Oh, the joys of modern technology. Momma bought us a new camera for Christmas last year, a lovely thing with all sorts of tricks. We've come up with some pretty cool pictures of the boys playing soccer. We haven't gotten any good derby pictures yet because I suck at trying to do that sort of thing. I haven't figured out how to jump up and down and take pictures at derby bouts, and I just don't have time as I stalk the touch line during soccer games.
Momma discovered the lovely feature that allows you to hold the button down and take a series of pictures. That's how you get over four hundred pictures of a U10 game. It's also how I've learned my team's real need. Nearly every picture seems to be a group of my team, clustered together, kicking like hell at the ball. And I set up our most recent practice based on those pictures.
I need them to learn position, but I also need them to understand the idea of the team as a whole. One of the things I did was sort of interesting in a not-sure-if-it-made-any-impression-at-all sort of way, but it might possibly have seemed to at least been a good prelude to the practice. I had the team form a circle, each boy standing far enough from the team mate on either side so that they could then hold up a ball between them. I was on the outside and would move around, take steps backward, move side to side, and have the team move toward me. The goal was to move together without dropping any balls. I had to keep an eye on them and try to keep their hands on the sides, as the random hand would slip under the ball making it entirely too easy.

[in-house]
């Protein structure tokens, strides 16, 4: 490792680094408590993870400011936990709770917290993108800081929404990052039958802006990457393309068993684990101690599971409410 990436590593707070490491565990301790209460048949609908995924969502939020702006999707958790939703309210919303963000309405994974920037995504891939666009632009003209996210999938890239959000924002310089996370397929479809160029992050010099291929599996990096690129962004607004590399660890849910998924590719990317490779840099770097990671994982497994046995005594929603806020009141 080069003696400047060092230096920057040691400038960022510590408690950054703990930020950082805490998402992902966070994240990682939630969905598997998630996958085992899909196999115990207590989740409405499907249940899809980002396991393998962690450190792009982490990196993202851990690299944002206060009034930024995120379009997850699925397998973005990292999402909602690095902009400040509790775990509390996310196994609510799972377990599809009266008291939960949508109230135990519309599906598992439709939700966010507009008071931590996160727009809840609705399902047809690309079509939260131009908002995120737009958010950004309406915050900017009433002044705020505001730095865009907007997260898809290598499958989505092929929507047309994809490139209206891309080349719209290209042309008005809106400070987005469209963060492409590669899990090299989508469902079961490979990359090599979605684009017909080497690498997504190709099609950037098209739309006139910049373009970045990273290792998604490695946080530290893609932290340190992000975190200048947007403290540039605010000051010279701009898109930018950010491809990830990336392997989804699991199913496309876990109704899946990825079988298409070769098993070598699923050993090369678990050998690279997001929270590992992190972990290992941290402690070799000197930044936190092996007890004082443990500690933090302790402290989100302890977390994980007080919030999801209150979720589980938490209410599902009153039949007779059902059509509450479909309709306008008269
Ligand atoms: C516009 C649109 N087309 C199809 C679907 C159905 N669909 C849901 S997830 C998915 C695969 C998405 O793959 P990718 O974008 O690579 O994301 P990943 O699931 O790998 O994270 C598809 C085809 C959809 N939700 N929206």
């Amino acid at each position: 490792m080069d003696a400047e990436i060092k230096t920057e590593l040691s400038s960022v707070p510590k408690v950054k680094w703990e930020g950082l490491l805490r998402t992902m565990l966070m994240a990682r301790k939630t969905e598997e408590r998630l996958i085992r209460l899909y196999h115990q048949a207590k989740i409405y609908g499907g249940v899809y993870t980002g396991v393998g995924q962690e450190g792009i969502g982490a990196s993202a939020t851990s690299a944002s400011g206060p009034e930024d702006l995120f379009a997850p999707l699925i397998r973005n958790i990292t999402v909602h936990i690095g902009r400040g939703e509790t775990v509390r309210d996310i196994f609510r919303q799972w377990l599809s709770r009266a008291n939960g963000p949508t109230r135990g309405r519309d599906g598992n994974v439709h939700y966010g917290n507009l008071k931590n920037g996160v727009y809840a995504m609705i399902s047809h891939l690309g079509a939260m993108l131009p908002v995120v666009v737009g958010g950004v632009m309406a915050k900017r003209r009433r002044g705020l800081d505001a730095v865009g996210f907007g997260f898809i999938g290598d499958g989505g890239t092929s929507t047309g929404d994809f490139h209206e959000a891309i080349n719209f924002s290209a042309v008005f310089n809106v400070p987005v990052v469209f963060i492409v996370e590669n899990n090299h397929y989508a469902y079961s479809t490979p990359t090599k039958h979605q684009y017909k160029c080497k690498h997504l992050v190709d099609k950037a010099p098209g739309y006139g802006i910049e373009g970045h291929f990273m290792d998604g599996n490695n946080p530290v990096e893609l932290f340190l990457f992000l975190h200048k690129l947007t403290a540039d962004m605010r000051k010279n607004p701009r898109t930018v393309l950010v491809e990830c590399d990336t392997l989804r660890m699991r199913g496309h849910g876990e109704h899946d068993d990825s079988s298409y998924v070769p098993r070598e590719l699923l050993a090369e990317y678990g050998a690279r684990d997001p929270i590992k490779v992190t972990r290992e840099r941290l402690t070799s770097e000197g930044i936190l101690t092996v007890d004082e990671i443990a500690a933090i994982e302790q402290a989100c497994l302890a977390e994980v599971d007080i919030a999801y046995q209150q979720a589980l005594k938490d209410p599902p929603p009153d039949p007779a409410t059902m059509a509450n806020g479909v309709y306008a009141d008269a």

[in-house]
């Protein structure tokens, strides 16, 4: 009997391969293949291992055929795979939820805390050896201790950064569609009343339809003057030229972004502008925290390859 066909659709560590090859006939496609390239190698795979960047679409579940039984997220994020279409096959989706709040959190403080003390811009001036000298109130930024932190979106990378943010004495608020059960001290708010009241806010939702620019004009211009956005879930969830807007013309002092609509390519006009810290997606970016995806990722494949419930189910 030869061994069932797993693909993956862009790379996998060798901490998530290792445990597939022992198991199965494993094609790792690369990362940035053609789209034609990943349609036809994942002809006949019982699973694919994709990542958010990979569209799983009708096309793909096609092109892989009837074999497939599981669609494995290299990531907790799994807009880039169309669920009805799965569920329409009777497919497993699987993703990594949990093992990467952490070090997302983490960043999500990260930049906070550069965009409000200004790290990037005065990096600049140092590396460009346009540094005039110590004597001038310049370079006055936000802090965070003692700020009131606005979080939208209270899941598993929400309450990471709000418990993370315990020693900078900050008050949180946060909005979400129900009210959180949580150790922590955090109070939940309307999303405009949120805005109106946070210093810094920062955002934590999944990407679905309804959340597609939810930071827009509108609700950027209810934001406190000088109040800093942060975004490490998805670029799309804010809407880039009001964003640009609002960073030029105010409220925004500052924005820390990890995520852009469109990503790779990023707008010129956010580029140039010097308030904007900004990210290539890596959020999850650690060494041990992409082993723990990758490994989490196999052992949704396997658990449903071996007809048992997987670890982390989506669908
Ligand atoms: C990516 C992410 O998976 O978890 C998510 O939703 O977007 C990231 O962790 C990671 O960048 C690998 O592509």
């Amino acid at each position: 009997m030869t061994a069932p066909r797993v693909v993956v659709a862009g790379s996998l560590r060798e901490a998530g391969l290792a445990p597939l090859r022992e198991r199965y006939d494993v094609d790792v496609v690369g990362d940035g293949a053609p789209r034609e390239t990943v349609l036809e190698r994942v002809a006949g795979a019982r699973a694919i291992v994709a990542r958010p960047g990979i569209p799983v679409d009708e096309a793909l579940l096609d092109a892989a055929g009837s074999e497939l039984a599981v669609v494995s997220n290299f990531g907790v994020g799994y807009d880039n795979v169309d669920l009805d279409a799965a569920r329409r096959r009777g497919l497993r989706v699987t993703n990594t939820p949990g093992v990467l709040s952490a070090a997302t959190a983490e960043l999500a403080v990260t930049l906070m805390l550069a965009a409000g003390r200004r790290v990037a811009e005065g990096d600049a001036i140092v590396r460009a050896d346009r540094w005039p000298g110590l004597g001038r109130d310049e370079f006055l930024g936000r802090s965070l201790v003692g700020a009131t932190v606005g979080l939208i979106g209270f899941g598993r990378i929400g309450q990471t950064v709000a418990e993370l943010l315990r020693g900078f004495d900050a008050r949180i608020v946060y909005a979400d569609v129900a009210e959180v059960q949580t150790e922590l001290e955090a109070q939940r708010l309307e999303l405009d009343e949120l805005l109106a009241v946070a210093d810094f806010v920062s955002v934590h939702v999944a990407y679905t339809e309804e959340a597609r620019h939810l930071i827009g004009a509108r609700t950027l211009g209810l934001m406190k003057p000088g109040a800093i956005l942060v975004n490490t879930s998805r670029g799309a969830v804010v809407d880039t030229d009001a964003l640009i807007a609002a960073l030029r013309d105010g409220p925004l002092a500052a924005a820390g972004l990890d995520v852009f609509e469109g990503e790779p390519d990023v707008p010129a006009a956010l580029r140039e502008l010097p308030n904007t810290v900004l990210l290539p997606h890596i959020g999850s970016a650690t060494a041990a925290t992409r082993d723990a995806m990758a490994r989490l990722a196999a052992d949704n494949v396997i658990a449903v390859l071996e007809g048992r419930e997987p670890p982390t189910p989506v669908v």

Whether or not they learned anything, this was really fun and hard to do. It was interesting to note that, more often than not, they never lost their soccer balls all at once, but several times, the one dropped ball would lead to at least two or three more if not all of them.
Next I made them crazy by almost scrimmaging. I tried my best to force them to walk, and I was constantly stopping play to point out their position and where they should be. It's always fun to tell a bunch of eight and nine year olds that they need to stop bunching like grandma's underwear. Every time I stopped play I would explain what I wanted from them and would then yell, "POSITION" by which I meant for them all to retreat to their respective ends of the field at which point I would restart play by passing the ball randomly into the field and yell, "WALK" because I really did want them to walk. They didn't, but I kept them slow enough so that I could yell things like YELLOW SHIRT, YOU JUST STOLE THE BALL FROM YOUR TEAM MATE and he would have time to think and process that info. Of course this would be when I once again called for the ball and yelled POSITION, and we started all over again.
It might have worked. When I turned them loose to actually scrimmage, they might have looked better. I've got good kids who can play the game; I just have to make them a team of good kids who can play the game and stay somewhat in position.
And in the picture, that is Big Brother with the ball, as if I'd show you the picture where he's goal keeping by sticking his butt out.